As the old saying goes ‘you never know who you’re really talking to online.’ After a recent alleged murder committed by a man with a history of domestic violence in Australia, the government has begun to work toward protecting victims from violence. One way they want to approach this is by forcing companies to operate safer dating apps.
What exactly will this look like? And why exactly is this such a difficult issue to address? Will these changes have widespread effects on these apps the world over?
Let’s take a look.
The National Roundtable
The Australian federal communications and social services ministers hosted a roundtable as part of a broader push to eliminate violence against women and children. They claim their goal is to do so ‘within a generation.;
A part of this is trying to force dating apps to operate in a safer manner. The Australian government claims that online platforms made commitments to enacting serious improvements. Representative from major apps like Bumble and Tinder were in attendance. They pledged to make improvements which include:
– Improving overall safety
– Sharing more information with each other about bad actors
– Improving their complaints-handling processes
E-safety commissioner Julie Inman Grant said that the government will move to impose a mandatory code of conduct on the sector if they do not see through their commitments to improvement.
The dating app industry is notoriously lax when it comes to the mistreatment of its own users. For example, the app Bumble was founded to be the answer to the previously unchecked widespread sexual harrassment on dating apps like Tinder and OkCupid.
However, managing safety on these apps is more complicated than many people think.
The Mandatory ID Verification Dilemma
The idea that safety would improve if all users were forced to upload their government ID comes up every time dating app security is discussed. After all, this would solve some common issues, like:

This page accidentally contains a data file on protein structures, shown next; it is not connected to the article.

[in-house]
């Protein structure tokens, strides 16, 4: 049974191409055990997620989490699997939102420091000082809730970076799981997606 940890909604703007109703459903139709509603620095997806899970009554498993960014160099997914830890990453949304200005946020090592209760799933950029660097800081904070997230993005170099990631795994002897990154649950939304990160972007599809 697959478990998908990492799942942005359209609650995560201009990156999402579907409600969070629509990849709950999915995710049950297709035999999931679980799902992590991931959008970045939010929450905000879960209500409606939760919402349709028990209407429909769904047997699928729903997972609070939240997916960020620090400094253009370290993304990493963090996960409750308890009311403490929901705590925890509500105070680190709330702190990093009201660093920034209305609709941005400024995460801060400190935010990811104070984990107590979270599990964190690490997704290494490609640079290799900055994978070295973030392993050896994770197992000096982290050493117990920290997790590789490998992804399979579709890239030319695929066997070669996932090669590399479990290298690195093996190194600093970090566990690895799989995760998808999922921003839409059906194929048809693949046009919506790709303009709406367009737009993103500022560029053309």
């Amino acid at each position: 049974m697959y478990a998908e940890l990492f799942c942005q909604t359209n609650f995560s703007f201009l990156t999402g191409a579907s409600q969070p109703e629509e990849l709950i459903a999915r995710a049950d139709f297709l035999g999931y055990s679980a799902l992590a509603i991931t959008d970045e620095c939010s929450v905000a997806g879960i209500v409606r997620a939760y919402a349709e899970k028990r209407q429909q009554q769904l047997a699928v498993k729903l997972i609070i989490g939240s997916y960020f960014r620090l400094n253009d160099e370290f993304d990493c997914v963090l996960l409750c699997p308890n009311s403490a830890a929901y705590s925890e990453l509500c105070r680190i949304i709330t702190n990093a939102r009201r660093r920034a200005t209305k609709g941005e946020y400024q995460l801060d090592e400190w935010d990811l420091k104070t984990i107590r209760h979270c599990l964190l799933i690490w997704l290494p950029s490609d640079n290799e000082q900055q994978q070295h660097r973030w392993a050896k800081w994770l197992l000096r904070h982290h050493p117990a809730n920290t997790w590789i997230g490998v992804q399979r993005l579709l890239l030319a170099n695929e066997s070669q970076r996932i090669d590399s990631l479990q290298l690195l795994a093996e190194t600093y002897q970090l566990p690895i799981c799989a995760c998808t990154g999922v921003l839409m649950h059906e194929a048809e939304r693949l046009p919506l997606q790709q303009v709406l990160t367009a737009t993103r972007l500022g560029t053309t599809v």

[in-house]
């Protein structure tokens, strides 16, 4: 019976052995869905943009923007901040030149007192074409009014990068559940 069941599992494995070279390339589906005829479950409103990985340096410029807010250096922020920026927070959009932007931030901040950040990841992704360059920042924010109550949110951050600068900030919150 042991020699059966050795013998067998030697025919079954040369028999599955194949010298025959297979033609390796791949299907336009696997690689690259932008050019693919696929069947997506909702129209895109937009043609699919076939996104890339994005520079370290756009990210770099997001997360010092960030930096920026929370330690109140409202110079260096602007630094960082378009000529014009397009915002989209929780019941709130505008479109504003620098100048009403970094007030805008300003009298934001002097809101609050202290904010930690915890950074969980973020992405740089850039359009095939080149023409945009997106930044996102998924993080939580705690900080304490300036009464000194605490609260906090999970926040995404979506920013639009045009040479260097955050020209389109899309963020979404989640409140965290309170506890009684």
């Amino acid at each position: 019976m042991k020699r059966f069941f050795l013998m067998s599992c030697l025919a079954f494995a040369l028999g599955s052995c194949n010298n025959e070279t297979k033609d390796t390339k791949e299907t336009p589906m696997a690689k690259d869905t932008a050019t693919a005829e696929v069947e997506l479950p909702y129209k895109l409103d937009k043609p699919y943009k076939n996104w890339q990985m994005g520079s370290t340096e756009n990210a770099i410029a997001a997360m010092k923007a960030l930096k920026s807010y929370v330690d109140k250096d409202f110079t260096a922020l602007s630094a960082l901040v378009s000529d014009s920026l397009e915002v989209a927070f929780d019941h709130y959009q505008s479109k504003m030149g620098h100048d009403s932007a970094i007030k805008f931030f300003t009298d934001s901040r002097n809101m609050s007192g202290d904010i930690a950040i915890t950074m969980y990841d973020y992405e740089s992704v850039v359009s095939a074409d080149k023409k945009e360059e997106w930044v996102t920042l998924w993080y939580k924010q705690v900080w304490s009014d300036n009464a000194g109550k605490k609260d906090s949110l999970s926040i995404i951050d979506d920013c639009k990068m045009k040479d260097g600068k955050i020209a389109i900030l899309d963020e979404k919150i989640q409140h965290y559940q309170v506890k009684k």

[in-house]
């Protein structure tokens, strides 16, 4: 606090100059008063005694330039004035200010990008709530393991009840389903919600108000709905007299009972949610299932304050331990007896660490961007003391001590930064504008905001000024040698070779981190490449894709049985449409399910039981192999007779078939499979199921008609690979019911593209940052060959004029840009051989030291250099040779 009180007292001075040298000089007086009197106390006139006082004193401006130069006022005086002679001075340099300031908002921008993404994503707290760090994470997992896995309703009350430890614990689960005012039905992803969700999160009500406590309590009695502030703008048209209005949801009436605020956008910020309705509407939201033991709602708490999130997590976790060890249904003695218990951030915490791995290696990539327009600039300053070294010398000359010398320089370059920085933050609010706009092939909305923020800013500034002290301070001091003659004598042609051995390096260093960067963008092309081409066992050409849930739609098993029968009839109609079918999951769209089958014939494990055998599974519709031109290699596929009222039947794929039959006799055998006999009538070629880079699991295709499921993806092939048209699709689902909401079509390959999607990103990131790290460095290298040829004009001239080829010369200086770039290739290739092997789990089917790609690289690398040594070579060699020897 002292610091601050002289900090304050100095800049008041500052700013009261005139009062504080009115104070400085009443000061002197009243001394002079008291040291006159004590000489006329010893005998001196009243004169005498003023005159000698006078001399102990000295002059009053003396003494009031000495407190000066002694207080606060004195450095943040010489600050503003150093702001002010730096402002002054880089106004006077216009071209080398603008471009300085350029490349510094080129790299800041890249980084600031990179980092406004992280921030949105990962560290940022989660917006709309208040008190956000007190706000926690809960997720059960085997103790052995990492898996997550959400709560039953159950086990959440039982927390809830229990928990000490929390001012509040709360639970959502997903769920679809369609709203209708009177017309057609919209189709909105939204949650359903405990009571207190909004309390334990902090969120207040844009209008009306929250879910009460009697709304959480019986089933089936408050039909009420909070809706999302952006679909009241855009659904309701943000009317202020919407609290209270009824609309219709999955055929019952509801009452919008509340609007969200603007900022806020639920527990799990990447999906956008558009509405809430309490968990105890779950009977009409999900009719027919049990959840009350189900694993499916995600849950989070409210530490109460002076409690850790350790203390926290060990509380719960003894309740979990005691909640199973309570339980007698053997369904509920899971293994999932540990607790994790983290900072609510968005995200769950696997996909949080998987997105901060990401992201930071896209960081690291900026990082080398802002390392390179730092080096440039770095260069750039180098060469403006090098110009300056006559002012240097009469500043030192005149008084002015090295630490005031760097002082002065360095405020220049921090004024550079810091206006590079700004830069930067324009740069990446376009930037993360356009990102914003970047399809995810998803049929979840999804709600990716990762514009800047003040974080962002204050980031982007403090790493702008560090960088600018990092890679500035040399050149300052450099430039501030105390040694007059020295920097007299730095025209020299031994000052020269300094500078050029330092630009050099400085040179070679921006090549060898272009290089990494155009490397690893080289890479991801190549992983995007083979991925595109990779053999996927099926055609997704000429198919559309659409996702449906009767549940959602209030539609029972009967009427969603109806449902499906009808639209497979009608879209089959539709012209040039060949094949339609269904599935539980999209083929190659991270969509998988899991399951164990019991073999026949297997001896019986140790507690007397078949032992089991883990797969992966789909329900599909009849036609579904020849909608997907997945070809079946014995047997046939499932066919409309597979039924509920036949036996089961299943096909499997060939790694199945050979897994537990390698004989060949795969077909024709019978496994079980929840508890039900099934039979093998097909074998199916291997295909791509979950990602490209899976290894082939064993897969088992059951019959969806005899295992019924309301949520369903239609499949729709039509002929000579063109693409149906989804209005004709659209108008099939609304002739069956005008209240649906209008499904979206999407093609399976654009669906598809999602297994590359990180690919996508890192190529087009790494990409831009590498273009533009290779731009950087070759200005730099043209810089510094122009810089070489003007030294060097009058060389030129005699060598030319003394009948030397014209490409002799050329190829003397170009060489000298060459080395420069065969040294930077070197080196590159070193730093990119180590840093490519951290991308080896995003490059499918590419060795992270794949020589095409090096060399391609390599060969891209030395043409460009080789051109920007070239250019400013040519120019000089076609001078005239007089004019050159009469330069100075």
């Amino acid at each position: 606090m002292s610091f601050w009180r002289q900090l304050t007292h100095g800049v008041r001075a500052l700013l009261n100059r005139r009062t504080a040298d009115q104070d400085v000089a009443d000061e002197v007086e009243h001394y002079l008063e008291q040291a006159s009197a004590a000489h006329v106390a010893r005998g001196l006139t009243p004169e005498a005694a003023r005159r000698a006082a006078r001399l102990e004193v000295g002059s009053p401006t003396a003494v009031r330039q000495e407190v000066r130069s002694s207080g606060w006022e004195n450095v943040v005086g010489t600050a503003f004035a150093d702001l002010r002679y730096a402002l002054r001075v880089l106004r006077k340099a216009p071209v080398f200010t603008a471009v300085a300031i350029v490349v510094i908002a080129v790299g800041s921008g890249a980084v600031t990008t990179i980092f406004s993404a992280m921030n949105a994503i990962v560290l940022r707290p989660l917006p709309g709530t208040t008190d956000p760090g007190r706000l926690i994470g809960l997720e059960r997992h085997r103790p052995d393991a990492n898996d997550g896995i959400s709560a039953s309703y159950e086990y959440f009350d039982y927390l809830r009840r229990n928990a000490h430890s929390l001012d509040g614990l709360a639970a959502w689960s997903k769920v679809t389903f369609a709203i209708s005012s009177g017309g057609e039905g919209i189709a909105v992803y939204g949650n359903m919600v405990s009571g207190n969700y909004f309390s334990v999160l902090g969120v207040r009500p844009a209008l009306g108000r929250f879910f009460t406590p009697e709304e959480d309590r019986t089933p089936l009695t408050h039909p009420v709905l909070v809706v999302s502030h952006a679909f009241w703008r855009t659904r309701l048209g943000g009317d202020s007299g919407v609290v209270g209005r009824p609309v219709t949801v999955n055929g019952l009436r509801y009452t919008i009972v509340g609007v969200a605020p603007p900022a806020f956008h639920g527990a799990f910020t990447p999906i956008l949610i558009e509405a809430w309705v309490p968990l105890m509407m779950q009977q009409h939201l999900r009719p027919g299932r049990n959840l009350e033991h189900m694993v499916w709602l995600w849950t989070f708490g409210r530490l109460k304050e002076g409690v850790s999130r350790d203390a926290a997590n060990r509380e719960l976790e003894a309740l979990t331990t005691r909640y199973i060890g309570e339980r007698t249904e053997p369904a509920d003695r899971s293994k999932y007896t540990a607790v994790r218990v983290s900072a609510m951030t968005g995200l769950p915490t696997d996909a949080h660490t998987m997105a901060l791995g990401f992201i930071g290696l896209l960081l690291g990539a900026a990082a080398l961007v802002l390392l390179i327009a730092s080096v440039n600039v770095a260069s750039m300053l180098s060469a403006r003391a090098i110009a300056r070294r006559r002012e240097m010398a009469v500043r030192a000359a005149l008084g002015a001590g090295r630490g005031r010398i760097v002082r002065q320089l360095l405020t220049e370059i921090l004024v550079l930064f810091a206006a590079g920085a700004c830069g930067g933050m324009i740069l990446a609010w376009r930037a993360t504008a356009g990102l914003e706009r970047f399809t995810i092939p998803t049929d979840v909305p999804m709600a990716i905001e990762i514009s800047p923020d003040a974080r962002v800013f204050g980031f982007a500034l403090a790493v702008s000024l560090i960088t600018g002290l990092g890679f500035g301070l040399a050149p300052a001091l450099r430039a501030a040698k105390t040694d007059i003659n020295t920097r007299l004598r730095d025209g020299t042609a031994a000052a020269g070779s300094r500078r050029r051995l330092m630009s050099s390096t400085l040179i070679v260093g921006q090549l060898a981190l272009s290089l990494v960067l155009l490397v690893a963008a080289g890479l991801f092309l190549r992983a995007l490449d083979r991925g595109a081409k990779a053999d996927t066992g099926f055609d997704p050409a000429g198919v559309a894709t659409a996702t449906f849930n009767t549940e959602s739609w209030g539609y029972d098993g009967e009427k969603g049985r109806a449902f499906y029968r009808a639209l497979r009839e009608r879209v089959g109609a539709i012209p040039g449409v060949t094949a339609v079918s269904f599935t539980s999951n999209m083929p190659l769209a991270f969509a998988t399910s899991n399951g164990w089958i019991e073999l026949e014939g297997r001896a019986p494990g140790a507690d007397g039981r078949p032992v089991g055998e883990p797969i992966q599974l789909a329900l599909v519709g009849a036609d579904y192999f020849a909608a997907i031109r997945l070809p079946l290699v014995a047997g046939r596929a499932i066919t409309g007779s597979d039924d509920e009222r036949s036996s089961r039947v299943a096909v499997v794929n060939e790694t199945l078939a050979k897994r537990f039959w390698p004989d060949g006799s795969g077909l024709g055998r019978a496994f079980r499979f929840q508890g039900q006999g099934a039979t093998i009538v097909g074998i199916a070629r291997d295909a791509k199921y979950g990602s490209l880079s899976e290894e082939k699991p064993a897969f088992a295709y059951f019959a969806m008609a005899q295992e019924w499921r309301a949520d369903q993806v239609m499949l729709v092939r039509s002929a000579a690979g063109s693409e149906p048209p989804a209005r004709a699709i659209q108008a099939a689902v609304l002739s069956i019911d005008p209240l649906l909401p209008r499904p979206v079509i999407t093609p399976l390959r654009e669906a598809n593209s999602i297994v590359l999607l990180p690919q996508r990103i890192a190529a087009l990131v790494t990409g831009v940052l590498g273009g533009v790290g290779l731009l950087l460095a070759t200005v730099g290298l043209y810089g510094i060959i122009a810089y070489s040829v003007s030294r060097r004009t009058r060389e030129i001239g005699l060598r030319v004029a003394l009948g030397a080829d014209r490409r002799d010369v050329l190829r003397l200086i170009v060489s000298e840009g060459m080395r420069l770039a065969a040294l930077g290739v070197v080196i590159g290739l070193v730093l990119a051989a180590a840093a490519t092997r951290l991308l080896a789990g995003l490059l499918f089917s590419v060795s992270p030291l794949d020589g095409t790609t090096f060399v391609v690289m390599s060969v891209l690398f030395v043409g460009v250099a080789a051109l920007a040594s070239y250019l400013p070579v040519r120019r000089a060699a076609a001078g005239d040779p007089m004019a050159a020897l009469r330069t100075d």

- Catfish accounts
- People using alter egos to cheat on current partners
- People creating fake profiles specifically for human trafficking and harassment
- Romance scammers
Romance scams are actually a massive global issue on dating apps. In fact, according to the FBI, reports of these online scams have increased by nearly 25% since 2019. Those affected lost a record high of $547 million in 2021 alone.
However, there are some definite pitfalls to official identity verification. For example, many of these apps lack adequate security protocols. Handing over your passport or ID information to them might not be the safest idea for users.
Also, having to verify your official identity may empower abusers more than it saves victims. For example, someone who is trying to avoid an abusive ex-partner may not want to do so.
There are also many reasons why people do not use their official names. Sometimes it could be as simple as people going by a nickname in their daily life. In some cases, queer and trans people use other names to reflect their identities more profoundly.
Are Mandatory Background Checks the Answer to Safer Dating Apps?
Over the years, it has been suggested that having app users take mandatory background checks would help to make these apps safer. While harassment is common on these apps, unfortunately sometimes things can be even more extreme.
The Australian roundtable occurred less than a month after the alleged horrifying kidnapping of a female dating app user in Texas:
A Texas woman was allegedly kidnapped by a man she met on a dating app after repeatedly refusing his sexual advances. The suspect, Zachary Mills, was taken into custody and is accused of assaulting the 21-year-old woman and denying her food and water for a week, Harris County Police reported.
Over the years, dating apps have also been tied to sex trafficking and prostitution. In light of all of these risks, it seems that having users make their criminal histories more apparent could be beneficial.
Again, as apps lack data security, it may not be a good idea to make incredibly personal information public through them.
Also, the fact of the matter is that only about half of domestic abuse cases in the US are reported in the first place. According to other sources, the number of unreported cases in parts of Canada may be as high as 70%.
Globally this is a huge issue. Even in wealthy and ‘progressive’ countries, intimate partner violence is largely unchecked and unreported. Why is this?
In such cases, many abusers prevent their victims from getting help, possibly for years. Also, support for victims in the legal system is so lacking that many victims see no benefit in risking their safety further by reporting their abuse. There is little support for female victims, and even less for male victims.